Artificial Intelligence as Humans’ healthcare partner
Artificial intelligence is being used in healthcare to help doctors and nurses make better decisions. It can be used for diagnosis, treatment, and even surgery.
AI can also be used to improve our understanding of neurology by analyzing brain activity and making predictions about future brain activity. This could help us understand what is happening in the brain when someone has a seizure, for example.
The most common use cases of AI in healthcare are machine learning algorithms that can analyze data and predict a person’s risk for certain diseases or conditions.
These algorithms are often used by insurance companies to determine an individual’s eligibility for coverage. They also help doctors diagnose patients with rare diseases or provide insights into their medical records.
Experts’ view on Artificial Intelligence
According to the Senior Director of the AI Good Research Lab at Microsoft, AI has the potential to radically change healthcare, not only for healthcare providers but also for patients.
The medical field has been slow to adopt AI, but it is beginning to show up in new ways. One of the most recent examples of this is AI-driven neurology apps that can detect neurological disorders and provide treatment options for patients who are too young or too old for surgery.
Aside from this, AI could also lessen physicians' burnout and extend the reach of doctors in different areas, especially areas that have no access to regular check-ups. AI could be a great help in assisting physicians in note-taking and could help teams of medical experts come together and discuss challenging cases.
AI, as the most urgent application, says Microsoft
According to Microsoft CEO Satya Nadella, AI represents one of technology’s most important priorities, and perhaps, healthcare is AI’s most urgent application.
Microsoft is planning to collaborate with various grantees like the Fred Hutchinson Cancer Research Center, Intelligent Retinal Imaging Systems (IRIS), and the Novartis Foundation, including BRAC.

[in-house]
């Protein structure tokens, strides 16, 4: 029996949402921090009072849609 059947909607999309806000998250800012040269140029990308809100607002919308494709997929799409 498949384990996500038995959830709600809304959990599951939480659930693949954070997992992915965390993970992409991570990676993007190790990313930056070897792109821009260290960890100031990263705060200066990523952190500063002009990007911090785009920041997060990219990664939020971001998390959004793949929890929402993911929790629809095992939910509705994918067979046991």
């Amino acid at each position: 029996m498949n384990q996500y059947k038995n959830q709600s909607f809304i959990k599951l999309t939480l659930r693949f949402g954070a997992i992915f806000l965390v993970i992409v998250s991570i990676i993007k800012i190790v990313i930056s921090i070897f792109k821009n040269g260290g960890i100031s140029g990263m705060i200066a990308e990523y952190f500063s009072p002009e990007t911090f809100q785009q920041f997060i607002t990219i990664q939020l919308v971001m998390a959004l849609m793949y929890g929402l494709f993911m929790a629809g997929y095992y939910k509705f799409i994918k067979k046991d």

The Seattle Children's Research Institute, one of its program partners, is using AI to discover the cause of sudden infant death syndrome (SIDS). This is just one of the many healthcare benefits of integrating AI into the healthcare industry.
Will AI replace the existing healthcare providers?
The answer is No. Just as how electricity makes our life easier, AI will also do the same in the healthcare industry. It doesn't mean to replace the existing healthcare practitioner, but to be of help in easing their burden.
AI in health care has been around for years now. In neurology, AI is helping physicians diagnose diseases by analyzing patient data and suggesting treatment options for the doctor. It can also t easier for neurologists to diagnose diseases like Parkinson’s and Alzheimer’s disease. They are also using AI to predict when a patient will have a seizure so that they can take steps to prevent it from happening.
The hype about AI is real… or maybe not!
According to the Chief Economist at Google, Hal Varian, in Silicon Valley, they’d always say “you overestimate what can be done in a year, but you underestimate what can be done in 10 years.”
How is this related to AI? It’s simple, people would always think about the impact of “right now” rather than the process of its impact in the coming years.
Developing AI does not happen overnight. It involves a lot of processes and ideation in order to fit into the necessary industry.
Humans are still the heart of AI and not the other way around
AI is the future of health care. But, it is not the other way around. Humans are the heart of AI and not the other way around. Its primary goal is to make the workload lighter and have an efficient and faster turnaround time in delivering healthcare services.